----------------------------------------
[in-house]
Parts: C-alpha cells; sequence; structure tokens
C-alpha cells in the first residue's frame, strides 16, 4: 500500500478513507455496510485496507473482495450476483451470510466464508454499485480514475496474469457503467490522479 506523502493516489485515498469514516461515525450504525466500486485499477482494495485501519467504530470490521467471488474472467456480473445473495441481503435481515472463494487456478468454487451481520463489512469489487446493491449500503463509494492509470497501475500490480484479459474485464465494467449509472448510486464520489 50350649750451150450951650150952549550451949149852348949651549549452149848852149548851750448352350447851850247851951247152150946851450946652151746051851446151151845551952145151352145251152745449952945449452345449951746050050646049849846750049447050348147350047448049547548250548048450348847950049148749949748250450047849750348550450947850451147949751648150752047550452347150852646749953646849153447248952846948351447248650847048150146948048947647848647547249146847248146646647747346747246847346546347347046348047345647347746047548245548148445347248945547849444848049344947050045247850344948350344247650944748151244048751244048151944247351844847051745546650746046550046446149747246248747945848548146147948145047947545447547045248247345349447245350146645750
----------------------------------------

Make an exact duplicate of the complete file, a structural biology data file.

[in-house]
Parts: C-alpha cells; sequence; structure tokens
C-alpha cells in the first residue's frame, strides 16, 4: 500500500478513507455496510485496507473482495450476483451470510466464508454499485480514475496474469457503467490522479 506523502493516489485515498469514516461515525450504525466500486485499477482494495485501519467504530470490521467471488474472467456480473445473495441481503435481515472463494487456478468454487451481520463489512469489487446493491449500503463509494492509470497501475500490480484479459474485464465494467449509472448510486464520489 50350649750451150450951650150952549550451949149852348949651549549452149848852149548851750448352350447851850247851951247152150946851450946652151746051851446151151845551952145151352145251152745449952945449452345449951746050050646049849846750049447050348147350047448049547548250548048450348847950049148749949748250450047849750348550450947850451147949751648150752047550452347150852646749953646849153447248952846948351447248650847048150146948048947647848647547249146847248146646647747346747246847346546347347046348047345647347746047548245548148445347248945547849444848049344947050045247850344948350344247650944748151244048751244048151944247351844847051745546650746046550046446149747246248747945848548146147948145047947545447547045248247345349447245350146645750